South African Water legislation
We are not going to cover all aspects of the South African Water legislation in this article, we are only going to look at some fundamental principles, which might affect the local borehole user, as well as other farming activities.
Ownership of water
In the preamble to the National Water Act it is recognised that water is a scarce and unevenly distributed national resource, which occurs in many different forms and are all part of a unitary, inter-dependant hydrological cycle, whereas previously groundwater and surface water were treated differently. As such the National Water Act states that there will be no ownership of water (surface and groundwater), only a right to use for basic human needs and the environment. The volume, quality and sustainability of water necessary to sustain human life, and ecological functions on which human life depends, will be reserved in such a manner that the long-term sustainability is not jeopardized.
The water quantity needed to sustain the basic human and environmental needs, will be called and will have absolute priority. The quantity needed to sustain this life will enjoy priority in a catchment and will be calculated and reserved (the reserve) before any additional water rights are allocated for activities such as crop irrigation.
To effectively try to manage the water quantities utilized, the act provides the directive for the registration of water use. All water users, who do not receive their water from a service provider, local authority, water board, irrigation board, government water scheme or other bulk supplier and who are using water for: Irrigation; Mining purposes; Industrial use; Feedlots, or In terms of a General Authorisation; should register their water use. This covers the use of surface and ground water. Permission to use certain quantities of water will be allocated for a certain time period (maximum 40 years) and should be reviewed at least every 5 years. The National Water Act however, allows a person to use water for reasonable domestic purposes directly from a water resource to which he or she has lawful access.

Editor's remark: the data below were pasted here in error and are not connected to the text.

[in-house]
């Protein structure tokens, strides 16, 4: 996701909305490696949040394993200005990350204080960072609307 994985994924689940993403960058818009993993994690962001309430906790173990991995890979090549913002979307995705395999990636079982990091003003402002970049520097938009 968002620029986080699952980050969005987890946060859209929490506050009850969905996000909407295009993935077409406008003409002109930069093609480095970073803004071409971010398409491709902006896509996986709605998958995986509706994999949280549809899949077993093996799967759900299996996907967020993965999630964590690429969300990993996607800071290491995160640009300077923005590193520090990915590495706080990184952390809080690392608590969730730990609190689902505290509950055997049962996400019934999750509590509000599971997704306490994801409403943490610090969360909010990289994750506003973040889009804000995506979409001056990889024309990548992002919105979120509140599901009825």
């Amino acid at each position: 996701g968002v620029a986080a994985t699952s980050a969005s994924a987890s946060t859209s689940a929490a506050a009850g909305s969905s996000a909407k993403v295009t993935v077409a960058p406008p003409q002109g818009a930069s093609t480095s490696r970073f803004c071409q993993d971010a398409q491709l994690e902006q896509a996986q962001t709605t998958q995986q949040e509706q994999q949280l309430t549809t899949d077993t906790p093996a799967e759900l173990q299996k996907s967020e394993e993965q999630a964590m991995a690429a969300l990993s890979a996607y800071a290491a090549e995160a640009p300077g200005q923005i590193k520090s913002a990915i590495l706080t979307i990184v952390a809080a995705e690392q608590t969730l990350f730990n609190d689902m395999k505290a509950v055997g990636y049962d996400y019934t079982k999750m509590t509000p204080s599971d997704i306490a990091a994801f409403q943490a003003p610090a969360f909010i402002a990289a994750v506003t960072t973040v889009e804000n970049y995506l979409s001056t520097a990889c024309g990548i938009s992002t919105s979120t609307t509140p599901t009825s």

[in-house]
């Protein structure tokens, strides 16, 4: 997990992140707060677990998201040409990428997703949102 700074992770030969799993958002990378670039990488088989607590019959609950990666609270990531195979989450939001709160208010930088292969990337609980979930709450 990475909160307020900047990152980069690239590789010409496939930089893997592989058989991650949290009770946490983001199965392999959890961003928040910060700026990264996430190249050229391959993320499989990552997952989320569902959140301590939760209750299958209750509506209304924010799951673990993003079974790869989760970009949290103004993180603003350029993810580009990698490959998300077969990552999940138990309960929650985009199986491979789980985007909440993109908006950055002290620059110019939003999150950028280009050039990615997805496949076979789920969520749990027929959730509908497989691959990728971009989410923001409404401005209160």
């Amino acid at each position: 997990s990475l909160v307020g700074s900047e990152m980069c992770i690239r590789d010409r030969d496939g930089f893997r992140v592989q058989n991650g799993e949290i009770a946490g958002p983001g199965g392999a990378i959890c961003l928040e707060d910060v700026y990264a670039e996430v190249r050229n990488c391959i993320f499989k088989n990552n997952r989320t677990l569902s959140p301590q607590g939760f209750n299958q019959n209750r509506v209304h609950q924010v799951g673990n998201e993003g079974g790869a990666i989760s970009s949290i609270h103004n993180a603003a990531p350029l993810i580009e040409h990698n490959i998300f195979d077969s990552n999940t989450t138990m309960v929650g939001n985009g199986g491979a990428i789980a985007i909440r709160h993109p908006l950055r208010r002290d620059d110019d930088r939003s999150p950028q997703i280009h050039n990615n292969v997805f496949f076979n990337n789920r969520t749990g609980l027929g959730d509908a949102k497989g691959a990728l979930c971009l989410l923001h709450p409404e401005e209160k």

It also allows a person to take water for small gardening (not for commercial purposes) and the watering of animals (excluding feedlots) on land owned or occupied by that person, from any water resource which is situated on or forms a boundary of that land. This only applies if the use is not excessive relative to the capacity of the water resource and the needs of other users. This means that most users using groundwater in towns and cities and those users with windmills on their own properties need not register.
If you are unsure about your water use registration obligations, contact DWAF or a professional consultant and ask.
Water quality management needs to be implemented in catchment areas. Institutions or individuals that is directly or indirectly responsible for the pollution of both surface and groundwater will be held responsible for the rehabilitation of such resources. This is especially important in areas where major industrial or mining activities takes place and could also have an impact on irrigation where the use of fertilizer could impact on underground water resources.
2005 Annual water balance in South African catchments based on data from the Department of Water and Forestry (Source: Colvine et al. 2009, Water Resources and Climate Change Case Study, South African Risk and Vulnerability Atas).
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